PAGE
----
Before Hot Sauce Williams and Beckham's B&M Bar-B-Que ruled the east side, Scatter's Barbecue was Glenville's home for ribs, shoulder sandwiches, fries soaked in Scatter's notable barbecue sauce. Herman "Scatter" Stephens, born in Birmingham, Alabama…

He was caught by chance. In early December 1945, Cleveland police officers had picked up and questioned two 14-year old girls on an unrelated matter. The girls mentioned a 12-year old boy in the neighborhood who had boasted about setting fires. …

As the clock neared midnight on Halloween in 1897, a band of boys armed with hatchets and axes descended on the intersection of Scranton and Clark Avenue. In the spirit of the holiday, the weapon-toting youths began their vicious attack on the…

Did Dr. Sam Sheppard kill his wife, or didn't he? This ominous question occupied the minds of Clevelanders for decades, and eludes them to this day. Dr. Samuel Sheppard was one of the most popular doctors at Bay View Hospital, yet he quickly became…

Late on the evening of Halloween 1971, as the children of Cleveland Heights slept with bellies full of candy, a blast shook the Coventry neighborhood. Police raced to Swan's Auto Service at the southwest corner of Mayfield and Coventry Roads (now…

Daniel "Danny" John Patrick Greene (November 9, 1929 - October 6, 1977) son of John and Irene Greene, suffered from a difficult childhood. His mother passed away due to medical complications shortly after the boy's birth. His father, devastated by…

Kingsbury Run refers to an area along the east side of Cleveland near Shaker Heights that stretched westward through Kinsman Avenue and down to the Cuyahoga River. It also included a natural watershed that runs through East 79th Street in Cleveland…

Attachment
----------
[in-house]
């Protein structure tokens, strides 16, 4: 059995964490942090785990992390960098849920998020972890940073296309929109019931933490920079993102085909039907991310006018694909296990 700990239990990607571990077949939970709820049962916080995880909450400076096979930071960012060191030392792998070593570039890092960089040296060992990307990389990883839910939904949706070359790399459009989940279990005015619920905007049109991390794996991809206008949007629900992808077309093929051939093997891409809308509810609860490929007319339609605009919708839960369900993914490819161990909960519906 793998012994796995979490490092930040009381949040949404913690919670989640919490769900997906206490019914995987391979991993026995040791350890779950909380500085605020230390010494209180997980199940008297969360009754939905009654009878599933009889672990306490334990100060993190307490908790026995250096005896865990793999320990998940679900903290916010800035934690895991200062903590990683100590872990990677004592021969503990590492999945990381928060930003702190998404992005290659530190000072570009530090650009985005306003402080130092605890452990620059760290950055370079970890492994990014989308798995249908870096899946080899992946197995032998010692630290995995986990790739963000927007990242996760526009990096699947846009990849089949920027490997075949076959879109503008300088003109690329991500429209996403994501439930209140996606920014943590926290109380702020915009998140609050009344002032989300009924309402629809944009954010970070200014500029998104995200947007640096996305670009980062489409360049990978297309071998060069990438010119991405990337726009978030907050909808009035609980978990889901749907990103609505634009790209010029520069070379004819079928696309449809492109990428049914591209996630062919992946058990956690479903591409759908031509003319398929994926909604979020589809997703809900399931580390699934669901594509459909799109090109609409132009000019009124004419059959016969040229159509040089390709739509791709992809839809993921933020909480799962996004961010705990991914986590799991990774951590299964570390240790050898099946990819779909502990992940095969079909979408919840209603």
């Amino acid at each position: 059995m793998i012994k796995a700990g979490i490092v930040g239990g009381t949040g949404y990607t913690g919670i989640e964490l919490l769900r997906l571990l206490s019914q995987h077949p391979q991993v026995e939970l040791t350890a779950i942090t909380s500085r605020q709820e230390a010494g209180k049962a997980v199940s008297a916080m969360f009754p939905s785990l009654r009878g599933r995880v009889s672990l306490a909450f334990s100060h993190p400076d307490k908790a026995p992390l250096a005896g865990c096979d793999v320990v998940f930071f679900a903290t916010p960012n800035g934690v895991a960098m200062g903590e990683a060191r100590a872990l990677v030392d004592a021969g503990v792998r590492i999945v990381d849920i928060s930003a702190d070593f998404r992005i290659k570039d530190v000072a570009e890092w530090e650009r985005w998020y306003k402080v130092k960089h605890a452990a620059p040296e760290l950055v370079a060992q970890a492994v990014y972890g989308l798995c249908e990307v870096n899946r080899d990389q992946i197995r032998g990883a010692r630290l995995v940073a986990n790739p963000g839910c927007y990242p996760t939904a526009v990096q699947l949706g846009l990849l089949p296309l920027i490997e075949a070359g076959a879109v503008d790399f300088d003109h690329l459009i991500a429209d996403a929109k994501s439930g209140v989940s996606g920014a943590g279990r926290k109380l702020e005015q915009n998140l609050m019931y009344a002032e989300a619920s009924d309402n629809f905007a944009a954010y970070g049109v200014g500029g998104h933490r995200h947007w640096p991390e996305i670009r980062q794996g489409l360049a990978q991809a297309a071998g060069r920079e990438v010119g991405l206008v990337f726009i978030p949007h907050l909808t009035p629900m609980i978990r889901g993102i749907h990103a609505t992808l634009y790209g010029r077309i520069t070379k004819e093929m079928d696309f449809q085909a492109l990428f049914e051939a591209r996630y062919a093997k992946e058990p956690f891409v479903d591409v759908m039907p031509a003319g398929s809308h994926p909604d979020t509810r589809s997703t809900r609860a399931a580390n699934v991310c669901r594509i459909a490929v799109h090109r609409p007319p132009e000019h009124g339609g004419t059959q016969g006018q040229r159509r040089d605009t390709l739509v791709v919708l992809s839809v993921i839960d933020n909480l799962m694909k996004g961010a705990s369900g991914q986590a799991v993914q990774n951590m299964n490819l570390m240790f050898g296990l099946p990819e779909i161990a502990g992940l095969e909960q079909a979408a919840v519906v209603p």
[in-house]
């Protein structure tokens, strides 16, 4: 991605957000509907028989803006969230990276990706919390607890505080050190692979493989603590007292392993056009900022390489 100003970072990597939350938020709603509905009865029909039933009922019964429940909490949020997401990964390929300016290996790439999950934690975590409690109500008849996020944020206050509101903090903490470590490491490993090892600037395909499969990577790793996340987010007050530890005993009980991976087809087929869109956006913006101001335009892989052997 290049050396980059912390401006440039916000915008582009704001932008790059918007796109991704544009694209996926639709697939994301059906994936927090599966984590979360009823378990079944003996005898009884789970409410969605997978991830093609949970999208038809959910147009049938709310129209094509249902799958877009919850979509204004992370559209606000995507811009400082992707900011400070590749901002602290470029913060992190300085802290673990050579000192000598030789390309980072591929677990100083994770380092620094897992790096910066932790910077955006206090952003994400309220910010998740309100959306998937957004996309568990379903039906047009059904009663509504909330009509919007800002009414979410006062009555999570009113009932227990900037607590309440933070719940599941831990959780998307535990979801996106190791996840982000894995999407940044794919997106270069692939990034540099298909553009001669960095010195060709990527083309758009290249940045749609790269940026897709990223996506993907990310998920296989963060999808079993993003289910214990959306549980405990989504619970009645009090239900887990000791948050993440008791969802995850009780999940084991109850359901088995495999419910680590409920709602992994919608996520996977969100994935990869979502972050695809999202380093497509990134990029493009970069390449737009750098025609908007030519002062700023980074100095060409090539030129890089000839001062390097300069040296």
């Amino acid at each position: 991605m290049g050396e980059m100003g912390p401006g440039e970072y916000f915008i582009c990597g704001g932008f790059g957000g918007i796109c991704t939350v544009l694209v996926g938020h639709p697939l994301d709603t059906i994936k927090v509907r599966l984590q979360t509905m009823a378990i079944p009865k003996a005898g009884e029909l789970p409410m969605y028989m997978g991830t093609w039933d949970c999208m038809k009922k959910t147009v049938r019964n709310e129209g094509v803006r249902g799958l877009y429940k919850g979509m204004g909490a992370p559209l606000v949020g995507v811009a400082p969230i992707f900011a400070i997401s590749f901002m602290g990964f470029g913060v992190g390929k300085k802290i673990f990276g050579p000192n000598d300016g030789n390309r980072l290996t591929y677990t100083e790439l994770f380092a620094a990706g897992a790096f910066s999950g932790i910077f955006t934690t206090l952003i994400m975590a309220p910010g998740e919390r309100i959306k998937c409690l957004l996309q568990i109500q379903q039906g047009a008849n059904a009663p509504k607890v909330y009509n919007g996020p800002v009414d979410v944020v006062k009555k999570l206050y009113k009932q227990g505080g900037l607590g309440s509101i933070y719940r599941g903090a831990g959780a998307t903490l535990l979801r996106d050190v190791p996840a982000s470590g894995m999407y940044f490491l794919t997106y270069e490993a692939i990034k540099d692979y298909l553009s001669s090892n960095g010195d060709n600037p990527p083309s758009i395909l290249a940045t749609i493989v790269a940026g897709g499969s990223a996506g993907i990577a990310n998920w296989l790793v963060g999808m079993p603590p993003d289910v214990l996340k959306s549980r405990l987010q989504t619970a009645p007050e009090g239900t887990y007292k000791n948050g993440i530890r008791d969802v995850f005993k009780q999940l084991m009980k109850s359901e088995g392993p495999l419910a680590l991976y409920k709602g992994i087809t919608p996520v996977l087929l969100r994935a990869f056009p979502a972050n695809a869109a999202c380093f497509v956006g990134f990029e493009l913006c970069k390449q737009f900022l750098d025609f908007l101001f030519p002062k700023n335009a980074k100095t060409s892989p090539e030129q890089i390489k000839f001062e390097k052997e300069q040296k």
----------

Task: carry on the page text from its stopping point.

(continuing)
The story in the Cleveland Plain Dealer read like a script from one of Bruce Willis' Die Hard movies. In the early morning hours of September 29, 1947, a dozen masked commandos armed with submachine guns and referring to each other by numbers…

On June 14, 1853 Cleveland's Mayor, city government officials, clergy, and a few citizens gathered under a shady grove for the dedication of Woodland Cemetery. The flat but tree copious 60-acres used for the new burial ground had been purchased in…

He wasn't called "Black Jack" when, in 1912, he married Helen Mulgrew from West 67th Street and the two newly weds moved into a house at 1377 West 69th Street. In 1912, he was Tommy McGinty, and he was one of Cleveland's best featherweight…

While gangsters, bootleggers and gamblers were among the cast of interesting characters drawn to the bustling Gordon Square business district during its heyday, the historic Four Corners intersection also has ties to one of the most infamous…

Many Cleveland moviegoers have seen Martin Scorsese's 2002 film "Gangs of New York," a story about the vicious street gangs that populated New York's notorious Five Points District around the time of the U.S. Civil War. Few Clevelanders, however,…

Vincent Avenue, known in its heyday as "Short Vincent," spans only a single city block between East 6th and East 9th streets, but it was a hub of Cleveland nightlife in the early to mid-twentieth century. Located behind the lavish Hollenden Hotel…